A follow-up comment from Anna:

“Amy,

I have attempted suicide, unsuccessfully; my sister killed herself, my grandfather killed himself with arsenic, my sister-in-law's mother gassed herself, my step-father's mother took an overdose. We do suicide in my family. All of us have been severely affected by it; I still cry at the thought of walking into my sister's flat and finding the dried pool of blood – an image I will never get out of my head, some 15 years later.

I have kept myself alive through all the pain because I have 3 children who I could not bear the thought of damaging in that way; I have been living for them, not for me.
However, I have tremendous sympathy for all those who attempt or succeed at committing suicide – I say succeed with emphasis. Any person who has ever felt the depths of despair of not being able to face another hour of the intolerable pain of deep depression, would understand the longing to end that pain. Living through it takes an unselfishness which is arguably admirable, arguably the biggest form of self-harm and denial possible. For someone to continue to live with that pain so as to avoid giving someone else the pain of grieving is not necessarily the kindest act; watching your loved one living (or rather "existing") with the pain of depression is arguably as bad, if not worse, than grieving for their death. They are existing in hell for that period of time it takes for them to crawl out of that hell. Nobody wants the person they love to live in hell – why keep them there???

Who is being selfish: the person who takes their life to end their suffering, or the person who watches that person suffering day in day out and doesn't want them to die because they themselves cannot stand the idea of their own grief and suffering when their loved one commits suicide? I personally cannot "judge" which person is being the more selfish.
I wouldn't want my worst enemy to have to endure that pain, day in day out, and to know that the only reason they are keeping themselves alive is for my benefit. Ultimately each of us has the choice to live or die and that choice deserves respect and compassion, not condemnation.

I understand that families left behind are often distraught as my own family has been; I have been, but I also understand why someone does it. If you can develop that understanding, it eases the pain, lessens the blame and enables all who are affected to feel compassion – a vital element in loving and being loved.”

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Loose Screws Mental Health News

I need a new subject header for “Mental health news.” It’s so blah. I need something snazzy. Perhaps “Loose Screws News”? Okay, nevermind… That’s what I get for being a former copy editor. Renamed as of 2/16/2009.

A new study, published in the scientific journal of the American Academy of Neurology has found that women who experience chronic headaches, namely migraines, are four times as likely to report symptoms of major depressive disorder. Of the 1,000 women surveyed, “593 reported episodic headache (fewer than 15 headaches per month) and 439 had chronic headache (more than 15 headaches per month).” Migraines were diagnosed in 90 percent of the women. Author of the study Dr. Gretchen Tietjen said that more studies are being done to discover whether the a serotonin imbalance in the central nervous system is the cause of chronic headaches, severe physical problems, and major depressive disorder. (source: The Trouble With Spikol)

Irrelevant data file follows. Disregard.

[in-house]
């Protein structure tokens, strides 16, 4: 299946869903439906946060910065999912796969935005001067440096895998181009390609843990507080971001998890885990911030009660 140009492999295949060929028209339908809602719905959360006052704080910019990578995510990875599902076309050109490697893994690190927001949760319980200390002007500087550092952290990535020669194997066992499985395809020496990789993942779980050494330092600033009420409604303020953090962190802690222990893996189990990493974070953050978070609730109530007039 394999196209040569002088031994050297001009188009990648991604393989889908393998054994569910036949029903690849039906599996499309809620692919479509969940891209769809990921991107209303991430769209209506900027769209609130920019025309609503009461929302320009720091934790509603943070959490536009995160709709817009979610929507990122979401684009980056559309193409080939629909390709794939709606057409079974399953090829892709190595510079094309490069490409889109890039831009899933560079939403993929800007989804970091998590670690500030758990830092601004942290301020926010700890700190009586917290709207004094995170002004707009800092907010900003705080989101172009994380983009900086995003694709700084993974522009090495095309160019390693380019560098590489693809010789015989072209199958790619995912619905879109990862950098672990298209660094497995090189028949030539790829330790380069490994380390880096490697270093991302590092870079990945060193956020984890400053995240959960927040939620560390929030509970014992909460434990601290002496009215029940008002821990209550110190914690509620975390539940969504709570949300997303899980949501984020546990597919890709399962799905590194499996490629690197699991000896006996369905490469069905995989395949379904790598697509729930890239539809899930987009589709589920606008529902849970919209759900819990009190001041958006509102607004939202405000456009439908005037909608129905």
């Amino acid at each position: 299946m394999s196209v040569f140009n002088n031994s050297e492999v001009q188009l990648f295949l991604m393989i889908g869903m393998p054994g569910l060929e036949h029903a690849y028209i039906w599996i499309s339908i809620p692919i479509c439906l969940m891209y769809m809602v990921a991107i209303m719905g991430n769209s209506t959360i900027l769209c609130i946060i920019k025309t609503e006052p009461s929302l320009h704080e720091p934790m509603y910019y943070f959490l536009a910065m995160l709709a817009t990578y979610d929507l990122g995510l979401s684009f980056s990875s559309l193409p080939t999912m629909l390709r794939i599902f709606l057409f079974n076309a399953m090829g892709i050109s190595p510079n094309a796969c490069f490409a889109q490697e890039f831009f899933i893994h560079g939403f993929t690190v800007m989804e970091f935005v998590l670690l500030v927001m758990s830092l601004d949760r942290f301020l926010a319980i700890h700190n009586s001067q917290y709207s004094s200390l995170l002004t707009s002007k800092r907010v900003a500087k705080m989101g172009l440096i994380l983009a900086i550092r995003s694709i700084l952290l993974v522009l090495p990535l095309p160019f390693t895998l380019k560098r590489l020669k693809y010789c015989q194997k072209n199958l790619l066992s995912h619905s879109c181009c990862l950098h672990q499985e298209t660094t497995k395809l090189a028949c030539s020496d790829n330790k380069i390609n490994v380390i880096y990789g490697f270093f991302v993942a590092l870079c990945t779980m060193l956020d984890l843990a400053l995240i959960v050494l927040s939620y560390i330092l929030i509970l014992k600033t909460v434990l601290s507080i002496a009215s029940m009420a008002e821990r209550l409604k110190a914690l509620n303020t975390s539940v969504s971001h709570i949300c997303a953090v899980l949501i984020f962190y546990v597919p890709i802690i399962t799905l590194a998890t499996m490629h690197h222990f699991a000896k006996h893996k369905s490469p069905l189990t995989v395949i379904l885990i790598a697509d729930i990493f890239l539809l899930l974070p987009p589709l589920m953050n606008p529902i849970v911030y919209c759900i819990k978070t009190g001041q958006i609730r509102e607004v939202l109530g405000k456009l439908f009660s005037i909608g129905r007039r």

According to businesswire.com, the non-profit organization Stanley Medical Research Institute (SMRI) will provide up to $9 million to fund Omeros Corporation’s schizophrenia program, which will help the completion of
Phase 1 clinical trials. Business Wire basically listed SMRI’s press release so I’m curious to do some research on SMRI and how this non-profit was able to obtain $9 million. I don’t know much about this organization but a non-profit organization funding a biopharmaceutical company’s program seems out of the ordinary to me. (This may be something normal, but I’m not aware of this.) According to SMRI’s “about us” blurb at the bottom of the PR, they state:

“The Stanley Medical Research Institute (SMRI) is a nonprofit organization that supports research on the causes and treatment of schizophrenia and bipolar disorder (manic-depressive illness), both through work carried out in its own laboratories and through support of researchers worldwide who are working on these diseases. SMRI has provided over $200 million in funding since 1989.”

Whoa. $200 million since 1989 is not a whole lot. Where in the world did this $9 million come from? Do non-profit organizations actually save up money to blow on a worthy future project? (The cynical patient in me wonders if there’s a drug company like GSK or Wyeth slipping money through SMRI’s back door.)

Liz Spikol usually blogs headlines before I can even get to ‘em so I credit her with discovering the following three links:

According to the Delhi Newsline, yoga can help with cases of severe depression and schizophrenia. (Hm, interesting.) Patients who took yoga classes in addition to meds improved more rapidly than patients only on meds. The connection with yoga seems to be the relaxation component — outdoing counseling and “talk therapy,” which can aid treatment in a mentally ill individual.